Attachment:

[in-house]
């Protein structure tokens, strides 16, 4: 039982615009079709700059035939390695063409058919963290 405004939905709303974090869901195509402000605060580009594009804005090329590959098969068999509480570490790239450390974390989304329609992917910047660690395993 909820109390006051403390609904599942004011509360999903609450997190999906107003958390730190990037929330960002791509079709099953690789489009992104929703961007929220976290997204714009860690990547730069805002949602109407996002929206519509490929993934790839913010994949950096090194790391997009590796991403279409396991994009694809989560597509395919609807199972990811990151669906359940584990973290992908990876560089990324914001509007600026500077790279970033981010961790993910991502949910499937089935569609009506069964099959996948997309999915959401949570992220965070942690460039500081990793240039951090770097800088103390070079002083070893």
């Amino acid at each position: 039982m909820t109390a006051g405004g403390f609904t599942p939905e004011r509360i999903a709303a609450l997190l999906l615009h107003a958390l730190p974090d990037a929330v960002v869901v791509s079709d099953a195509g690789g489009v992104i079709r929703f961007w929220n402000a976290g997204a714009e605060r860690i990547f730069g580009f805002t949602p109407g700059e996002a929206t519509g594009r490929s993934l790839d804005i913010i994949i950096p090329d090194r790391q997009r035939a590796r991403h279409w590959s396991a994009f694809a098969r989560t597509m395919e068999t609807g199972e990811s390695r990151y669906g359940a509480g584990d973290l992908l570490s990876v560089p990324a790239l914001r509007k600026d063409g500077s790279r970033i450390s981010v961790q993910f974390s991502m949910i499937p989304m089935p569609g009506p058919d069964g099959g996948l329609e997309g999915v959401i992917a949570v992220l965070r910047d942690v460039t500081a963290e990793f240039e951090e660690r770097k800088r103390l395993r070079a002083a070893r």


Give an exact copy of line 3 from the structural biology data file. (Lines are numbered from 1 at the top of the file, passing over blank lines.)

């Amino acid at each position: 039982m909820t109390a006051g405004g403390f609904t599942p939905e004011r509360i999903a709303a609450l997190l999906l615009h107003a958390l730190p974090d990037a929330v960002v869901v791509s079709d099953a195509g690789g489009v992104i079709r929703f961007w929220n402000a976290g997204a714009e605060r860690i990547f730069g580009f805002t949602p109407g700059e996002a929206t519509g594009r490929s993934l790839d804005i913010i994949i950096p090329d090194r790391q997009r035939a590796r991403h279409w590959s396991a994009f694809a098969r989560t597509m395919e068999t609807g199972e990811s390695r990151y669906g359940a509480g584990d973290l992908l570490s990876v560089p990324a790239l914001r509007k600026d063409g500077s790279r970033i450390s981010v961790q993910f974390s991502m949910i499937p989304m089935p569609g009506p058919d069964g099959g996948l329609e997309g999915v959401i992917a949570v992220l965070r910047d942690v460039t500081a963290e990793f240039e951090e660690r770097k800088r103390l395993r070079a002083a070893r």